Andrea Arcangeli (email@example.com)
Sun, 30 Aug 1998 16:02:19 +0200 (CEST)
On Sun, 30 Aug 1998, Joerg Dorchain wrote:
>the CPU. The cpu start the OS's irq dispatcher. The dispatcher looks at the
>level of the irq (on m68k similiar to the diffrent irq numbers on intel)
>and calls a handler chain. This chain is a linked list of funtions that
>get called in order when the interrupt occurs.
That' s the same on i386. Look at the function handle_IRQ_event() in
arch/i386/kernel/irq.c. Before call handle_IRQ_event() the i386 port ack
and _mask_ the irq.
>chips designed for the m68k family, but it works.) On the other side,
>only the driver know it's hardware, it can acknowledge the intrrupt (i.e.
>tell the hardware that the irq is handled so it can stop signalling it.)
No. _In_Linux_ 2.1.119 is the arch specific irq code that has to know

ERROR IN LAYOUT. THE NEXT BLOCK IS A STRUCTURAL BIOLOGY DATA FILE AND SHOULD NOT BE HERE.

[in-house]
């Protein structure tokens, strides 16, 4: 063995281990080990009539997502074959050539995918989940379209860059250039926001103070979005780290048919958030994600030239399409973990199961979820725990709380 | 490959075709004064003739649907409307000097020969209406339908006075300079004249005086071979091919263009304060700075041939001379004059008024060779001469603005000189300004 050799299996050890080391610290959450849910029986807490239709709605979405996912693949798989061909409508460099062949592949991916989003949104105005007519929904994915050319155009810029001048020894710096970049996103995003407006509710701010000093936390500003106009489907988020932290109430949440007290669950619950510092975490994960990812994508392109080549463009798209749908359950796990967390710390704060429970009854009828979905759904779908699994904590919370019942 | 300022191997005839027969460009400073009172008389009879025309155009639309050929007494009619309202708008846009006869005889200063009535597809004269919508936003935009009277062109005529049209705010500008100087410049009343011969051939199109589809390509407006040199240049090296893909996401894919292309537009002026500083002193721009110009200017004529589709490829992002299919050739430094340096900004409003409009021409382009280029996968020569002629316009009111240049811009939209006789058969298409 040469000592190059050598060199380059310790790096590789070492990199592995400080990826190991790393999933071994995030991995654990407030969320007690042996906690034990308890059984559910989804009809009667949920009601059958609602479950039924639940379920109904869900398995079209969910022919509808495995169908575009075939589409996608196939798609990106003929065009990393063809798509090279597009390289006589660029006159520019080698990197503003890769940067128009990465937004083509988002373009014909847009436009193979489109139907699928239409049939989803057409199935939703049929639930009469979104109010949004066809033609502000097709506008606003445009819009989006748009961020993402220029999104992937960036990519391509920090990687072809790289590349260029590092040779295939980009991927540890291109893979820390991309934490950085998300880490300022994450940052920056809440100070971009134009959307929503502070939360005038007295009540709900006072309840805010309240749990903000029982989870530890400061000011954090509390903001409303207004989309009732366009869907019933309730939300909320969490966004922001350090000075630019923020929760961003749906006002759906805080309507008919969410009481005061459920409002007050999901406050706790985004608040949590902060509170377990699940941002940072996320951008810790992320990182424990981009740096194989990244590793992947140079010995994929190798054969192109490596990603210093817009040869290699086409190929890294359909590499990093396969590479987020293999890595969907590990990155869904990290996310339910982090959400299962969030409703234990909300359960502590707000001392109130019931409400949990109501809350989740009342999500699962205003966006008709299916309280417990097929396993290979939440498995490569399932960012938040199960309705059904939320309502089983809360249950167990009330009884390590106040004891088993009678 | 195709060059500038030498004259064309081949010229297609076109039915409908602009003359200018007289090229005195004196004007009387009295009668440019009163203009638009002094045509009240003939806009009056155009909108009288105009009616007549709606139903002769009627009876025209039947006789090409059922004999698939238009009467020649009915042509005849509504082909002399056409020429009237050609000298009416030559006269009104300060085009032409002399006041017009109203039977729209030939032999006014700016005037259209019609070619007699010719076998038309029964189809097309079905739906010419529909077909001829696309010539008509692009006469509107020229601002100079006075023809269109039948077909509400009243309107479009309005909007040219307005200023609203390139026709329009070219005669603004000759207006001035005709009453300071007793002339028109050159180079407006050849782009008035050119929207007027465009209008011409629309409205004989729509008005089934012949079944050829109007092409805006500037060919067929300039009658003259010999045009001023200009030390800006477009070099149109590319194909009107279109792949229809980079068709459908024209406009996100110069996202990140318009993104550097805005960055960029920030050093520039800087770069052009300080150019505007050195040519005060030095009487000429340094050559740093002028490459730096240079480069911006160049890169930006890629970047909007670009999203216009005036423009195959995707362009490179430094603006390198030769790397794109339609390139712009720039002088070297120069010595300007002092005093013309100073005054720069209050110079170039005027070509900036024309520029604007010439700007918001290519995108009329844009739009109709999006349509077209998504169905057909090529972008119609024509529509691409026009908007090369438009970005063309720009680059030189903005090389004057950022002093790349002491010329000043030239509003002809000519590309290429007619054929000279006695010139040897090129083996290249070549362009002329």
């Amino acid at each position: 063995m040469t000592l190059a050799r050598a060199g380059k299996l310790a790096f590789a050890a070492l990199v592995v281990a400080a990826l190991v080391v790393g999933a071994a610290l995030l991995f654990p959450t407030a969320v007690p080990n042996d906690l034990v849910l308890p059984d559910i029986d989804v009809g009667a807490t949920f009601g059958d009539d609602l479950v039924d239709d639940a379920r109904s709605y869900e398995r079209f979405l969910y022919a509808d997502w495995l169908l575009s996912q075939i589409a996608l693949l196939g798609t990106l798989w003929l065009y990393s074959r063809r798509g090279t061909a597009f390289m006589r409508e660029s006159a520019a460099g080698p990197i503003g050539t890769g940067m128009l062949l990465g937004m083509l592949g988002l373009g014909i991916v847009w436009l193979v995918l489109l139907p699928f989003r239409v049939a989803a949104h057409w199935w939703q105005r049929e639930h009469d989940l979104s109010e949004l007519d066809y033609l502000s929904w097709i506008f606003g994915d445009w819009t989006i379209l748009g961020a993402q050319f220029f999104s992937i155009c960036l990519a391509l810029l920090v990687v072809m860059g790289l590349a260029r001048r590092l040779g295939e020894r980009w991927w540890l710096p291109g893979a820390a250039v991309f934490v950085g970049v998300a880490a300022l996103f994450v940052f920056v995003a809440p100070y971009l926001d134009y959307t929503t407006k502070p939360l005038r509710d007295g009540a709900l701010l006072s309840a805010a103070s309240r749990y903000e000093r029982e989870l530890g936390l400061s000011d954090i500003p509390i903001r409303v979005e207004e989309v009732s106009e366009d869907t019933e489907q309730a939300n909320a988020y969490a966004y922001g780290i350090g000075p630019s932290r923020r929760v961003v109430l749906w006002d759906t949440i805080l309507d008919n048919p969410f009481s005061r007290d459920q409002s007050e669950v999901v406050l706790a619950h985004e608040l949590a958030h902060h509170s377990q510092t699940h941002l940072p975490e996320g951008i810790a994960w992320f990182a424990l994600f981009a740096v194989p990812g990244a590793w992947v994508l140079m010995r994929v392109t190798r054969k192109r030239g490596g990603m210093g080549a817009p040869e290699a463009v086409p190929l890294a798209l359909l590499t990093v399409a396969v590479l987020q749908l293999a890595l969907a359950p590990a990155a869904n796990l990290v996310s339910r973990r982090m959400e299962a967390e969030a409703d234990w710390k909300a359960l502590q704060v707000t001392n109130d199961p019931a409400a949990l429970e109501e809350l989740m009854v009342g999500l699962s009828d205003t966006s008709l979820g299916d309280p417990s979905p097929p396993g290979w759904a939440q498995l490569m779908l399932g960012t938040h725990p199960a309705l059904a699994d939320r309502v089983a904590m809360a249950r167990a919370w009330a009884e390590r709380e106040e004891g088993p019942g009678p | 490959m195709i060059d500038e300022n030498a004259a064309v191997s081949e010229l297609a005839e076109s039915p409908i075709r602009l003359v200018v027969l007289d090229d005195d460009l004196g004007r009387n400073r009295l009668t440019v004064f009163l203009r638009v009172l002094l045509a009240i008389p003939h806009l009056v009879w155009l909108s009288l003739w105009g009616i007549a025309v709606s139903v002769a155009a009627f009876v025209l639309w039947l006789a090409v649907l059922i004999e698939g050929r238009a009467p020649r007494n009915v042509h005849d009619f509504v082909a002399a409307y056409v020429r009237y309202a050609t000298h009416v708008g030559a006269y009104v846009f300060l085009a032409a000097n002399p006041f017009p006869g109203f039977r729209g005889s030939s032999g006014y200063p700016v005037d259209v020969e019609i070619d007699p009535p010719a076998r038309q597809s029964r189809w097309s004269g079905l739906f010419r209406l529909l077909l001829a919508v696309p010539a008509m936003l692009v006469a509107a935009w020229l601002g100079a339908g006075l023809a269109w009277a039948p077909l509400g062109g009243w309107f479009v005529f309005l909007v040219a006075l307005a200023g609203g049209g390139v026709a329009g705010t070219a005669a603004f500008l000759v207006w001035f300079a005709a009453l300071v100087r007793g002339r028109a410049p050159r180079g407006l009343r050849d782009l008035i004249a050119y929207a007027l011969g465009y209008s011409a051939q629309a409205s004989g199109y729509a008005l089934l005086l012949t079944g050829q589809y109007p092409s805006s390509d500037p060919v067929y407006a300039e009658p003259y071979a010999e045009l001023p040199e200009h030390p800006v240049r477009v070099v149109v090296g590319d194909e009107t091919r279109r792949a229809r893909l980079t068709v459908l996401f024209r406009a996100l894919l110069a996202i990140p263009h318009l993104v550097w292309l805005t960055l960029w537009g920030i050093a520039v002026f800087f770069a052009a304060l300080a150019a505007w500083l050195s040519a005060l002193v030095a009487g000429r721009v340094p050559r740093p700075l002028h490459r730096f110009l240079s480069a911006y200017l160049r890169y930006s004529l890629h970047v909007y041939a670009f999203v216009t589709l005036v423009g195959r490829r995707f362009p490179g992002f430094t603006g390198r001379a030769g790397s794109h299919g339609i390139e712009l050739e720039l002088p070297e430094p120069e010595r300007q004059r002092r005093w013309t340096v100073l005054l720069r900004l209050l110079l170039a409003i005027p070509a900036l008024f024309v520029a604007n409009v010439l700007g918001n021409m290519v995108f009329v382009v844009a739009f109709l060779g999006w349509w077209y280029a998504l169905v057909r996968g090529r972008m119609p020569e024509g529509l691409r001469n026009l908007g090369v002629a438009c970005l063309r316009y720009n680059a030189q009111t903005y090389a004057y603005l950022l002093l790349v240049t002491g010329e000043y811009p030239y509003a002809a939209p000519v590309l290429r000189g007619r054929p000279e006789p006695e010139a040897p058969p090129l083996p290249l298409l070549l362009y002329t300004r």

everything about the irq and to ack the irq when it will happen and _then_
to recall the irq handler. The device driver has not to know how to ack an
irq to the irq controller.
>So the low-level driver has to handle the hardware specific part. That
>is, when it gets called, it _may_ be its interrupt, or maybe some others
>(on the amiga, the irq-level used for MFCIII expansion card is also used
>by most scsi-adapters). So first check if the interrupt came from the
>handled hardware, and if not, return as quick as pssible to let the next
>handler try its luck.
NoNo. I could have understood something. Are you doing a performance
optimization? You have many irq shared on the same "level" (you called it
so). You don' t want to run all the shared irqs. If so this way to
optimize things moving the ack to device drivers is very more ugly that
leaving the current parport_share code as now. You should resolve this
optimization at arch specific code.
Could you post or point code instead of only words? At least the code is
written in C and not in English and so I should understand it better ;-).
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This archive was generated by hypermail 2.0b3 on Wed 30 Dec 1998 - 10:18:09 EST